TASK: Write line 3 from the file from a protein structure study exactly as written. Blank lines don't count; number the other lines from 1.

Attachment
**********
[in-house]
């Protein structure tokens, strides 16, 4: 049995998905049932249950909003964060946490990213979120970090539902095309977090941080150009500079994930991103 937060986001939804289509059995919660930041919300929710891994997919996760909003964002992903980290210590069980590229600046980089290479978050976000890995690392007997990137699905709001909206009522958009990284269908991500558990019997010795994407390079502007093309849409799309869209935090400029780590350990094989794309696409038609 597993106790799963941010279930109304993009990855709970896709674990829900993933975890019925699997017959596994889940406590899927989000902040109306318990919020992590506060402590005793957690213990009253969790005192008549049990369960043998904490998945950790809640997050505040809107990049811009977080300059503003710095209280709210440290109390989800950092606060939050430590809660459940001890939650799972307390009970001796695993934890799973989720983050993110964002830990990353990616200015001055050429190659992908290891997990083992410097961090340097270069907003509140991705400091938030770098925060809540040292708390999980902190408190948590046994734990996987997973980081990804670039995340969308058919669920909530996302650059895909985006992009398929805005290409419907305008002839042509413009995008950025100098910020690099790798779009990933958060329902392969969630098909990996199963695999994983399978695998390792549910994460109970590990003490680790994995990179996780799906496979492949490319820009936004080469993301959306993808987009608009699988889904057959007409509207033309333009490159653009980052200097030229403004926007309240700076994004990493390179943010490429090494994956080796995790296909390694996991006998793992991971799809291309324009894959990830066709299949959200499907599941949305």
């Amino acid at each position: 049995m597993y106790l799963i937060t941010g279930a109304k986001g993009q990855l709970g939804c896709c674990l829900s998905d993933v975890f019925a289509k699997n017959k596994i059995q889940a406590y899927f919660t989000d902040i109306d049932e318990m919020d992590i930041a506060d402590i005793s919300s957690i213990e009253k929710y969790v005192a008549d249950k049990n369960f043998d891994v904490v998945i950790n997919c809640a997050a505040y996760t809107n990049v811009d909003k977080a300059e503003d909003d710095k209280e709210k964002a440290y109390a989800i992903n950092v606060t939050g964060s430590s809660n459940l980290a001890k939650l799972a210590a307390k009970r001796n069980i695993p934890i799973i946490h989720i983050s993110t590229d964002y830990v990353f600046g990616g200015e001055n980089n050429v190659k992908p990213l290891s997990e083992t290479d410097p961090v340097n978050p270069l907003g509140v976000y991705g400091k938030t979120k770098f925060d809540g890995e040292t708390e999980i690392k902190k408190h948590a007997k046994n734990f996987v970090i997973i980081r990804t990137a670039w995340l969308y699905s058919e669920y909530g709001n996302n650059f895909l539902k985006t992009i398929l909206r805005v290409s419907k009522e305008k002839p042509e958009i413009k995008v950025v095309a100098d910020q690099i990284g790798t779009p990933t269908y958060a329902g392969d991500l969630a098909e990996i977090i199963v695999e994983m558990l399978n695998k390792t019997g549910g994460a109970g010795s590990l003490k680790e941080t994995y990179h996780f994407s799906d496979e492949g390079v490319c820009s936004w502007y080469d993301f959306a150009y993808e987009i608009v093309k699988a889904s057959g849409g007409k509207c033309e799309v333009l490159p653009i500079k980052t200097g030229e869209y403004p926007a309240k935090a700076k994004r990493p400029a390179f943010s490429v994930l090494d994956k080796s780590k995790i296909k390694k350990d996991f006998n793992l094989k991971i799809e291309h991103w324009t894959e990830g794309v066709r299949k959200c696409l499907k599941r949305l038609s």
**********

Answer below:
């Amino acid at each position: 049995m597993y106790l799963i937060t941010g279930a109304k986001g993009q990855l709970g939804c896709c674990l829900s998905d993933v975890f019925a289509k699997n017959k596994i059995q889940a406590y899927f919660t989000d902040i109306d049932e318990m919020d992590i930041a506060d402590i005793s919300s957690i213990e009253k929710y969790v005192a008549d249950k049990n369960f043998d891994v904490v998945i950790n997919c809640a997050a505040y996760t809107n990049v811009d909003k977080a300059e503003d909003d710095k209280e709210k964002a440290y109390a989800i992903n950092v606060t939050g964060s430590s809660n459940l980290a001890k939650l799972a210590a307390k009970r001796n069980i695993p934890i799973i946490h989720i983050s993110t590229d964002y830990v990353f600046g990616g200015e001055n980089n050429v190659k992908p990213l290891s997990e083992t290479d410097p961090v340097n978050p270069l907003g509140v976000y991705g400091k938030t979120k770098f925060d809540g890995e040292t708390e999980i690392k902190k408190h948590a007997k046994n734990f996987v970090i997973i980081r990804t990137a670039w995340l969308y699905s058919e669920y909530g709001n996302n650059f895909l539902k985006t992009i398929l909206r805005v290409s419907k009522e305008k002839p042509e958009i413009k995008v950025v095309a100098d910020q690099i990284g790798t779009p990933t269908y958060a329902g392969d991500l969630a098909e990996i977090i199963v695999e994983m558990l399978n695998k390792t019997g549910g994460a109970g010795s590990l003490k680790e941080t994995y990179h996780f994407s799906d496979e492949g390079v490319c820009s936004w502007y080469d993301f959306a150009y993808e987009i608009v093309k699988a889904s057959g849409g007409k509207c033309e799309v333009l490159p653009i500079k980052t200097g030229e869209y403004p926007a309240k935090a700076k994004r990493p400029a390179f943010s490429v994930l090494d994956k080796s780590k995790i296909k390694k350990d996991f006998n793992l094989k991971i799809e291309h991103w324009t894959e990830g794309v066709r299949k959200c696409l499907k599941r949305l038609s």